2022:Submissions/Evolving Threats of State-Led Censorship and Response Strategies
- Language: English
- Status: Live
Leighanna Mixter (Moderator)
In the last few years, we have witnessed people in positions of power engage in legislative and legal jiu-jitsu to shape the Internet. As winning elections depends on shaping opinions on the Internet; authorities understand that in order to let the forces that they have traditionally used to discipline opinion, they must gain control of the flow of information on the Internet completely. In response, we have witnessed platforms cave into the governmental \requests\ and resort to the slicing of the Internet through geo-blocking. As a result, the Internet that broke the territorial borders has transformed into a sliced pie where truth no longer matters, and the netizens are fed with emotions camouflaged as facts.
Wikimedia Foundations' defiance of such state diktats to censor has invited the ire of several governments, including the recent threats by the Russian Government for pages relating to the Russo-Ukraine war and demands from India and Pakistan to run their respective narratives about their border conflicts. During the session, we will delve into the unique challenges the Foundation is currently facing as the authorities backed by legislative mandates attempt to compel the movement to fall in line. We will discuss the Russian Government's demands, censorship in Indonesia, the recent resolution of the European Court of Human Rights in the case of Wikimedia Foundation, Inc. v. Turkey , and the strategies the Foundation is adopting to respond to such threats.
Learning Outcomes[edit source]
After participating in this session, the audience members will gain a significant understanding of the innovative legislative and legal recourse the governments are resorting to drive the content online by circumventing their obligations under international human rights treaties. They will learn about the nature of the human rights that get threatened by such state actions and their long-term impact on breaking the Internet if not addressed efficiently. Further, participants will be able to empathise with the challenges the Foundation and platforms face while addressing these censorship attempts and how the Foundation balances the community interest and valid concerns by defining and distinguishing censorship attempts from legitimate requests for content removal or deletion.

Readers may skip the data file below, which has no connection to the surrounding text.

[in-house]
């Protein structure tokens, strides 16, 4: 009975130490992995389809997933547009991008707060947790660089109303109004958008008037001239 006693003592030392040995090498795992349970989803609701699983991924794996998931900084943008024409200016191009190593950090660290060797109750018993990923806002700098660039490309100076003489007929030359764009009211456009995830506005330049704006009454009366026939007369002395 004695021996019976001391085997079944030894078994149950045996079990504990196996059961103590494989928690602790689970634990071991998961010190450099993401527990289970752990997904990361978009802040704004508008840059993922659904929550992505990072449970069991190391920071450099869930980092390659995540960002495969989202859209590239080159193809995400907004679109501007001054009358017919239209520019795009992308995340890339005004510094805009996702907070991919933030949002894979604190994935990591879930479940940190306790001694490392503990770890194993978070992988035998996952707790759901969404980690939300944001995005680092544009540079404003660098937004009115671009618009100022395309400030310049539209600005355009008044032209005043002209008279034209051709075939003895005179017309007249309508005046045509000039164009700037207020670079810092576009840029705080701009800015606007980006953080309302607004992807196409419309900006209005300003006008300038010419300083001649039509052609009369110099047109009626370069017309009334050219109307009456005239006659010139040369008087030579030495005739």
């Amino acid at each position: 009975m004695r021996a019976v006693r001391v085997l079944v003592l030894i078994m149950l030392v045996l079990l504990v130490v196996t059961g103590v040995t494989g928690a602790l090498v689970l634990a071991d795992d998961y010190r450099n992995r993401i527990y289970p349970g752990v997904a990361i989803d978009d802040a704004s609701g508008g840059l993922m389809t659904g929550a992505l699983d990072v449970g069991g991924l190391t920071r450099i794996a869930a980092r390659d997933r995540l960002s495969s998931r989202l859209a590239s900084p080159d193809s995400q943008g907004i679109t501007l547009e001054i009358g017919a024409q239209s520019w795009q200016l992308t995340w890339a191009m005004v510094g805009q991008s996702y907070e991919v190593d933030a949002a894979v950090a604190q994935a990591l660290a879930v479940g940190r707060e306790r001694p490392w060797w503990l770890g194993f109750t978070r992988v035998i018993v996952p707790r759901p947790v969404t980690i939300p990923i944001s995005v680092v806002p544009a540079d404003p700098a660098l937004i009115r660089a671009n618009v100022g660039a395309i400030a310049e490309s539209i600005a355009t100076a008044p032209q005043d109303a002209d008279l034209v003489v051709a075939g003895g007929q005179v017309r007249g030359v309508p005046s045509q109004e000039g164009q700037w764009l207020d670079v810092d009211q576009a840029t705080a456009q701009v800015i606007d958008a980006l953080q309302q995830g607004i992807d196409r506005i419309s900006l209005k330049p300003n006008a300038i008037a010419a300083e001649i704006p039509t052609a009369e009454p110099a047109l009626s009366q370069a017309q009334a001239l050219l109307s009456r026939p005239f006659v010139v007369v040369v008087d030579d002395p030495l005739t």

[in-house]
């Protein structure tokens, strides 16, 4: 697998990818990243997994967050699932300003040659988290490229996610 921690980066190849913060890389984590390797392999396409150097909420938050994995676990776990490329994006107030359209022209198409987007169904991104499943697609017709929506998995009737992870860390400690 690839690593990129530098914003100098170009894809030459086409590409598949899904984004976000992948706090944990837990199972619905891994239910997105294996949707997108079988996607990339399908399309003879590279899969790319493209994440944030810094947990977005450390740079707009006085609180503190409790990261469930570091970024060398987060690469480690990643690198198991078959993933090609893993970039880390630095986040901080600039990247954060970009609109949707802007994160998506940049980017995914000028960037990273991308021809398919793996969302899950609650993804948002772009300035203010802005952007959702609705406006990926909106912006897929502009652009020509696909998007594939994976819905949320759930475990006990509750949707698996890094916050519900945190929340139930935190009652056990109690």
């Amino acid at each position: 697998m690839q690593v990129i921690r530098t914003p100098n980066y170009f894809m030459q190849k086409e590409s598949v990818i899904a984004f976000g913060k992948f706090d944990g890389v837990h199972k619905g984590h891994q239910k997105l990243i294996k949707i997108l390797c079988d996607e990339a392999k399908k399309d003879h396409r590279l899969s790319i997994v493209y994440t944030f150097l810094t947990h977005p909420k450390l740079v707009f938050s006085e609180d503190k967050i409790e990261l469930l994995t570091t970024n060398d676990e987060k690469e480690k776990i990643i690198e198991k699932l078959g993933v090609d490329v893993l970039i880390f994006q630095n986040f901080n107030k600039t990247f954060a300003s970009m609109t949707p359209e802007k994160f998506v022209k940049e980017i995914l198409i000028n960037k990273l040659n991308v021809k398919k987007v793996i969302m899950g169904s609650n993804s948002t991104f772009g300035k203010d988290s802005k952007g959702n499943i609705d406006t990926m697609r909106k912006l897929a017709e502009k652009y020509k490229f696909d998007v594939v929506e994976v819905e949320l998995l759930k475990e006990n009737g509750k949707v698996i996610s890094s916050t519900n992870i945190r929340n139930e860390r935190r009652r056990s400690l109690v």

Basak pursued Political Science in Turkey and has been actively working in the Internet Services Sector for the last 16 years. Basak started contributing to Wikipedia in 2005 and is one of the founding members of the Wikimedia Community User Group (Turkey) and the Digital Knowledge Association. Since 2015, Basak has been organizing Wikipedia Education Programs in Turkish Educational Institutes. “Works hard to fill the gender gap in Wikipedia.”
Emma is the Director of the Center For Democracy’s Free Expression Project. She is one of the leading personalities in the technology law and policy ecosystem, working towards supporting Internet users’ Free Expression rights and robust intermediary liability protections globally. Emma was one of the leading members involved in the development of Santa Clara Principles on Transparency and Accountability in Content Moderation. In addition to CDT, Emma also serves as the member of Freedom Online Coalition Advisory Network, Christchurch Call Advisory Network and Board of Global Network Initiative.
Leighanna serves as the Senior Legal Manager with the Wikimedia Foundation. She specializes in privacy and content moderation matters, including the Foundation’s Transparency Report, and contributing to the Foundation’s efforts to lift the block in Turkey.
Rachel Judhistari is the lead public specialist for Asia with the Wikimedia Foundation. Previously, she worked with a regional human rights organization (FORUM-ASIA) and coalition of members of parliament in South East Asia to advocate for protection of free speech. She is a trained psychologist and based in Indonesia.